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3

I don't think there is one specific term to apply, but there are several to consider. The terms are about inversion (which chord tone is in the bass) and the voicing (the spaced between chord tones.) But your question complicates the matter, because of the way the two hands overlap in the top image. As notated the top image is... ...where I notated the &...


2

Here are some exercises by Nahre Sol. They focus on ii-V-I, but her ideas could be adapted to any chord changes you wanted to work on. Another exercise I like is to play four (or more) notes at random and try to resolve the resulting chord. This can be done looking at the keyboard or purely by ear/feel. Both are useful You might consider the book "...


2

A lot of things are going on in the song! The verse is in A minor, it starts with a simple Am/E vamp. Then it plays Dm/ Bb/D / C / G. The only "strange" chord is Bb/D, Bb in first inversion that is. It is the bII chord of the A minor scale and is called the neapolitan chord. It creates a very beautiful sound, because it encloses the A note between ...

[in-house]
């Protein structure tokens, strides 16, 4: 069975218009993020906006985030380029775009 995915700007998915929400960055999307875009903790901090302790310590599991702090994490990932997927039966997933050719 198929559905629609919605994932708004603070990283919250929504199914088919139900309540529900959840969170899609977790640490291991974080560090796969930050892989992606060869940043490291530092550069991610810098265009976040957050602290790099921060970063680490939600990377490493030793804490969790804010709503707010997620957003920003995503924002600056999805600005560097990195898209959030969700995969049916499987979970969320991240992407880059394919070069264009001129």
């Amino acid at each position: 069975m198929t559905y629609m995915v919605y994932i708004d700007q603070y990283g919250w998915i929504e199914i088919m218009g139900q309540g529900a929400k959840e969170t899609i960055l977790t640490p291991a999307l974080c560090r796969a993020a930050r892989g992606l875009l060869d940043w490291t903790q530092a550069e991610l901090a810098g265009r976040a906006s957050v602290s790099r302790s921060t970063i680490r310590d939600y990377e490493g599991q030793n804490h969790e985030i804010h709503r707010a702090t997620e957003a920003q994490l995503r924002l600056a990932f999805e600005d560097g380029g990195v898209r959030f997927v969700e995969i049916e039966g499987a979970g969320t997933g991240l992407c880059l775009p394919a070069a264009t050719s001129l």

2

Surprised that no-one has yet mentioned that VIIdim7 is a rootless (roll eyes) V7b9 chord. Many jazz players would consider that functionally there is no difference between V7 - I and VIIdim7 - I – if you have a functional cadence then any and all alterations are on the cards, to taste. Picking out whether the root is actually present or not seems like a ...


1

The name of a chord depends on the musical context. Out of context, they're identified by the pitches they contain. So your first example is a C#-minor chord in first inversion, and the second is an Ab-minor chord missing the fifth. This second chord, especially, as it is incomplete (only two distinct pitched), would need more context to give a definitive ...


1

Don‘t use the chord and rhythm mode. You’re a human and not a computer. The latter is over- exactly. May be this the problem, as you say you know the chords well.


1

Probably not what you want to hear, but tons of practice is the correct answer, and this goes for almost anything with music. From my experiences playing any instrument (and really anything in life that requires practice), you start slow and don't speed up until you can play it perfectly at a slow tempo. In the case of piano, I personally would section up ...


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